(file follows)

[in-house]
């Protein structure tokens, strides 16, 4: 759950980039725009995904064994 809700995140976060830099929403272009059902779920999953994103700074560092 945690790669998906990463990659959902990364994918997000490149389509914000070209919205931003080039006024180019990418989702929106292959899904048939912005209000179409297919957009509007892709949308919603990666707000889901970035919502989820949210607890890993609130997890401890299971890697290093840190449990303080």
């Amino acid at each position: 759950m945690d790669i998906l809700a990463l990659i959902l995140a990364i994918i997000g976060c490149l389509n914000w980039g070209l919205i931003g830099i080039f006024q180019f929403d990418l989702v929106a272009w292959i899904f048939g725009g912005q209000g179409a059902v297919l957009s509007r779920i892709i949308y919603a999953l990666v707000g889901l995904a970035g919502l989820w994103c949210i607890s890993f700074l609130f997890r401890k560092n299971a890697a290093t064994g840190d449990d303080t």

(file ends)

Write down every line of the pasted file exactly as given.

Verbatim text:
[in-house]
């Protein structure tokens, strides 16, 4: 759950980039725009995904064994 809700995140976060830099929403272009059902779920999953994103700074560092 945690790669998906990463990659959902990364994918997000490149389509914000070209919205931003080039006024180019990418989702929106292959899904048939912005209000179409297919957009509007892709949308919603990666707000889901970035919502989820949210607890890993609130997890401890299971890697290093840190449990303080």
């Amino acid at each position: 759950m945690d790669i998906l809700a990463l990659i959902l995140a990364i994918i997000g976060c490149l389509n914000w980039g070209l919205i931003g830099i080039f006024q180019f929403d990418l989702v929106a272009w292959i899904f048939g725009g912005q209000g179409a059902v297919l957009s509007r779920i892709i949308y919603a999953l990666v707000g889901l995904a970035g919502l989820w994103c949210i607890s890993f700074l609130f997890r401890k560092n299971a890697a290093t064994g840190d449990d303080t």